"Therefore Africa and the developing world are right to be appalled, as Libyans are Africans and are part of the developing world that has suffered a lot under imperialism and colonialism. Libyans have paid, and will continue to pay, with their lives for the Western agenda of regime change," writes Gumede.


Friday, November 25, 2011

Ireland closure of Vatican embassy angers Catholic church leaders

The leader of Ireland's Catholics has criticised the republic's government for closing its embassy to Vatican City.

Cardinal Sean Brady expressed his "profound disappointment" over the move, which comes after diplomatic clashes this year between the Fine Gael-Labour coalition and the Holy See over the Vatican's handling of the clerical child sex abuse scandals in Ireland.

"This decision seems to show little regard for the important role played by the Holy See in international relations and of the historic ties between the Irish people and the Holy See over many centuries," the cardinal said on Friday.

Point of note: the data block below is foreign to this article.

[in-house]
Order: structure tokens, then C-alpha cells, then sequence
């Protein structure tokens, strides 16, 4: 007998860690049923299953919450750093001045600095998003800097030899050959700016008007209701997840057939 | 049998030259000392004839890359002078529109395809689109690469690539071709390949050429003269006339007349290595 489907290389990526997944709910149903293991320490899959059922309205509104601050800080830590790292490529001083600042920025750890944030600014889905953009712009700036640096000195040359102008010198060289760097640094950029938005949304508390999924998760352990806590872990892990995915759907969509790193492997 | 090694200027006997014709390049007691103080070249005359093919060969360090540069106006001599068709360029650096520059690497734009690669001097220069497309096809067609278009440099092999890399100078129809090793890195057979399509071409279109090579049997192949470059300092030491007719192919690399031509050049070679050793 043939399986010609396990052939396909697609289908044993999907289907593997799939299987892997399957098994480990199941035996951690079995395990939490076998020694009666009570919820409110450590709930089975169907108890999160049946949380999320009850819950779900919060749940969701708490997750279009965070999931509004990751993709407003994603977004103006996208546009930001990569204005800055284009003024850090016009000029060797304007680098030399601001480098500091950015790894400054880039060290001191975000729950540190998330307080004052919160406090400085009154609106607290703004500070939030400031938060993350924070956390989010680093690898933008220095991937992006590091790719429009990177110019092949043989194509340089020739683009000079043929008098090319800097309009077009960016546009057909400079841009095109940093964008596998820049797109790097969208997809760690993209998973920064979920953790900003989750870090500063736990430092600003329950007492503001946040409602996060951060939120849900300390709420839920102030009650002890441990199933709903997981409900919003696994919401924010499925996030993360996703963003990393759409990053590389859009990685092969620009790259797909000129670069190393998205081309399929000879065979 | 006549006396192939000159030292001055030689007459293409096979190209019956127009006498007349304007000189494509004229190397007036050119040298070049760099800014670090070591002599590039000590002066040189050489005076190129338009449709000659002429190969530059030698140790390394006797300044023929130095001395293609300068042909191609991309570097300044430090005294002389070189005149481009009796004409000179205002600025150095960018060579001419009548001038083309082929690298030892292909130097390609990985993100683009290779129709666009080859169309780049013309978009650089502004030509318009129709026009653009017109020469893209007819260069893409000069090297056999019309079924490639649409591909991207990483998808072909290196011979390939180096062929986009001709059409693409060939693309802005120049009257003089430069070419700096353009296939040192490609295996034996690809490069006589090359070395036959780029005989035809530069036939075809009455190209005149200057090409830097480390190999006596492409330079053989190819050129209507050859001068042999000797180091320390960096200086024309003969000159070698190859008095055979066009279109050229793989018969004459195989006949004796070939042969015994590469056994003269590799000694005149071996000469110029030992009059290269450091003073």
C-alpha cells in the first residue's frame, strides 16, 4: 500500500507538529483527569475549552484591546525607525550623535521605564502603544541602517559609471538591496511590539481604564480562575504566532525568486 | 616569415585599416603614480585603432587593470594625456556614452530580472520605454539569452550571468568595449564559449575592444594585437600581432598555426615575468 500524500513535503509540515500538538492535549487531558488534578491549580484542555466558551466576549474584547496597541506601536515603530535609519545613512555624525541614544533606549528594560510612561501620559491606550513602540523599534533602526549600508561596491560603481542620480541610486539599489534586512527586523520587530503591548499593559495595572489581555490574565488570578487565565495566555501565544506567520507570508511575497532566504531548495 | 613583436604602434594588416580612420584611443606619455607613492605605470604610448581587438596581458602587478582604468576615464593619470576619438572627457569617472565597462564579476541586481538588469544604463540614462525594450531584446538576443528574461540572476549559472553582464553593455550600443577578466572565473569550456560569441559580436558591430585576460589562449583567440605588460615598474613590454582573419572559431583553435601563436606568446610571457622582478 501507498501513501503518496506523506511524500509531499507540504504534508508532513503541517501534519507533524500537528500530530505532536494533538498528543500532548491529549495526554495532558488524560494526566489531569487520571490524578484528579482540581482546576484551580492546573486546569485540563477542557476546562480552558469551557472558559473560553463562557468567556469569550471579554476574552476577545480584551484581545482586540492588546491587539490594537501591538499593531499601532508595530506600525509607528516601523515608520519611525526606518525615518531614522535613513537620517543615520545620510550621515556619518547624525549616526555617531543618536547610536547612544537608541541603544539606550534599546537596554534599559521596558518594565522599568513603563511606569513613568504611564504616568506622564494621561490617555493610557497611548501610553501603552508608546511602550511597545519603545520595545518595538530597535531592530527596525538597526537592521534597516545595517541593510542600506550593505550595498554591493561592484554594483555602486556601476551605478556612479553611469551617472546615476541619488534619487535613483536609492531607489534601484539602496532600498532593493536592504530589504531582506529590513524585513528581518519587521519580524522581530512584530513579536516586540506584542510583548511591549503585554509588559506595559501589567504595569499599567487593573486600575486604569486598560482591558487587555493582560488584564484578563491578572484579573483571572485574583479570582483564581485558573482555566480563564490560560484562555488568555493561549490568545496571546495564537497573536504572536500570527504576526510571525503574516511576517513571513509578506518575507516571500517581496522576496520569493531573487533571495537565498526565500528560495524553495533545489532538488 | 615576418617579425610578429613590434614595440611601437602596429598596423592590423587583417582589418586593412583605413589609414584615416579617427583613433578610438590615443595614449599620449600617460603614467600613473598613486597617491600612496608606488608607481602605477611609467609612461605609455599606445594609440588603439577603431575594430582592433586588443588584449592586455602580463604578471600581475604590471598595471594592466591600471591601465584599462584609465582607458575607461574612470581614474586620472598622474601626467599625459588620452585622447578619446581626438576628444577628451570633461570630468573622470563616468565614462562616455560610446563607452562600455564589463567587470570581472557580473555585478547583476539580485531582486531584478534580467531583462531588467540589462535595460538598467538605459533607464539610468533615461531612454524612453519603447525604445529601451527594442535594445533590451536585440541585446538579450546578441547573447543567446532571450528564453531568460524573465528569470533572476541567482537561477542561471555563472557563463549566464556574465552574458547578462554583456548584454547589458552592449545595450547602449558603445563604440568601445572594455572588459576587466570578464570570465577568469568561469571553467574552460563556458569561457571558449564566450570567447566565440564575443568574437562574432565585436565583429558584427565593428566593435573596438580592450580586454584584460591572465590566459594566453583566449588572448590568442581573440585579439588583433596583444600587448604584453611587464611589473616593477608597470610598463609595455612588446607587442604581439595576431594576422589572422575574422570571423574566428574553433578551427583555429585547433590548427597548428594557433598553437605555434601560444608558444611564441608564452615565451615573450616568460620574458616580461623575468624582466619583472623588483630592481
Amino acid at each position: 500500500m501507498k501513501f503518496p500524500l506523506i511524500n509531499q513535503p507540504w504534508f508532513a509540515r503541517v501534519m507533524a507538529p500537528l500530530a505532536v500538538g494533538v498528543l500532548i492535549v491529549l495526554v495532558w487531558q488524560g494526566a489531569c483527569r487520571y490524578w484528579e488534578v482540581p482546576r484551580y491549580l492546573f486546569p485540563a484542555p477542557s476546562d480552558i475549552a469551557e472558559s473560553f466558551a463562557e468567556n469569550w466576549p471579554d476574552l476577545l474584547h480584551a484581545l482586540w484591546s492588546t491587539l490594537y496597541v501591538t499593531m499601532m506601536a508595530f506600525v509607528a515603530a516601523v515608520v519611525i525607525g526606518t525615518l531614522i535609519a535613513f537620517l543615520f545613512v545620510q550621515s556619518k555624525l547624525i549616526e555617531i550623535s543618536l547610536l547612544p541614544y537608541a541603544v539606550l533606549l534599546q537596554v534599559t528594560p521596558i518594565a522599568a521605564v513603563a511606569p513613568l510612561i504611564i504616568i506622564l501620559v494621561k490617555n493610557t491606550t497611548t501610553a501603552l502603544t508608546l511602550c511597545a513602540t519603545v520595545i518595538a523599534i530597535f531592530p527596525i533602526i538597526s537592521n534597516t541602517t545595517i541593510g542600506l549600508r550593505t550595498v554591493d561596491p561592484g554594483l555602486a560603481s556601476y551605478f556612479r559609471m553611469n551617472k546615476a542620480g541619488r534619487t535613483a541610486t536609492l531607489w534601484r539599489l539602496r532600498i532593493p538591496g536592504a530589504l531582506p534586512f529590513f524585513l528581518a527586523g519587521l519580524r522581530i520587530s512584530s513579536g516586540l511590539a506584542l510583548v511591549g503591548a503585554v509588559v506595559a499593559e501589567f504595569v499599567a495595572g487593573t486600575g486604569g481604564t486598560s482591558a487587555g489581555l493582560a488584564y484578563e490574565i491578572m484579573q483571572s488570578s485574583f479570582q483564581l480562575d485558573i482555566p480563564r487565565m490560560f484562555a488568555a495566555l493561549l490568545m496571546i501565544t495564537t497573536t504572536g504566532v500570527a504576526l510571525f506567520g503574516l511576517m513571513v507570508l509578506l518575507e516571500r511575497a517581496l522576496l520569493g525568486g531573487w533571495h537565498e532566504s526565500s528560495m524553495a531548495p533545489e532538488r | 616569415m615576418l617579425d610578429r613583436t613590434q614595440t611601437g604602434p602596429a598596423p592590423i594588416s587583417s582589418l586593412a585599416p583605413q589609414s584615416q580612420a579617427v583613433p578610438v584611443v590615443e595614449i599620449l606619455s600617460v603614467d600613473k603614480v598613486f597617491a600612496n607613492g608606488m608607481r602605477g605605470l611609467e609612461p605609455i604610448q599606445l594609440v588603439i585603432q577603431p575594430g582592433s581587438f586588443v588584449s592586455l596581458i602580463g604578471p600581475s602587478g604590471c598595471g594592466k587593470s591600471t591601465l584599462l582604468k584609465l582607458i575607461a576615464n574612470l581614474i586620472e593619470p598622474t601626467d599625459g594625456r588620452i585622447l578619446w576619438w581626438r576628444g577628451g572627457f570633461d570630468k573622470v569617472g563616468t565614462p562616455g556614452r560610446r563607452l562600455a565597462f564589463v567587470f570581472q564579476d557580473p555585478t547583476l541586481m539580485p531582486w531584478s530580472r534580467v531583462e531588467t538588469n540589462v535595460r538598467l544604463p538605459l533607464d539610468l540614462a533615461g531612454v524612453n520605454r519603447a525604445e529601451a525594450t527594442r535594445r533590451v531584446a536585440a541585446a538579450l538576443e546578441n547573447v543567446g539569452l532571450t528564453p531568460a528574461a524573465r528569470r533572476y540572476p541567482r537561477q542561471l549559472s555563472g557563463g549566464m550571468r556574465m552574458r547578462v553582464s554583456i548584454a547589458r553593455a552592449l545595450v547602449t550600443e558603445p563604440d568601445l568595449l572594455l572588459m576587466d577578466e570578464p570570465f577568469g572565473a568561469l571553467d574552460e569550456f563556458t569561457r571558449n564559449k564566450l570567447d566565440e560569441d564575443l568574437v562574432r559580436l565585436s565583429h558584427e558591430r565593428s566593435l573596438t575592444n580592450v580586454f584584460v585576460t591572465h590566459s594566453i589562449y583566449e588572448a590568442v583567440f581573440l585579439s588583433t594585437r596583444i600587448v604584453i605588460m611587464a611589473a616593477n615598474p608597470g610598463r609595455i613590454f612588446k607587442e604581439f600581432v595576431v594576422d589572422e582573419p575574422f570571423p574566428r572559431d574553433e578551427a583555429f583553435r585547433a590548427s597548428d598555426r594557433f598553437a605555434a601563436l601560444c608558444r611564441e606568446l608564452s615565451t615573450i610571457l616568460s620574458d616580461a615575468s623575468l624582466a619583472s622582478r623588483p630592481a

The Irish foreign minister and deputy prime minister, Eamon Gilmore, said the decision followed a review of overseas missions which gave "particular attention to the economic return from bilateral missions".

Gilmore said the government had also decided to close Ireland's embassies to Iran as well as its representative office in Timor-Leste He said the coalition was obliged to implement cuts to meet targets set out in the EU/IMF rescue programme for the Irish economy.

The foreign minister pointed out that the closure of the three embassies would save about €1.25m (£1.1m) a year. He said that while the embassy to the Holy See was one of Ireland's oldest missions, it yielded no economic return, and that Ireland's interests could be sufficiently represented by a non-resident ambassador. The administration will be seeking the agreement of the Holy See to the appointment of a senior diplomat to this position, he added.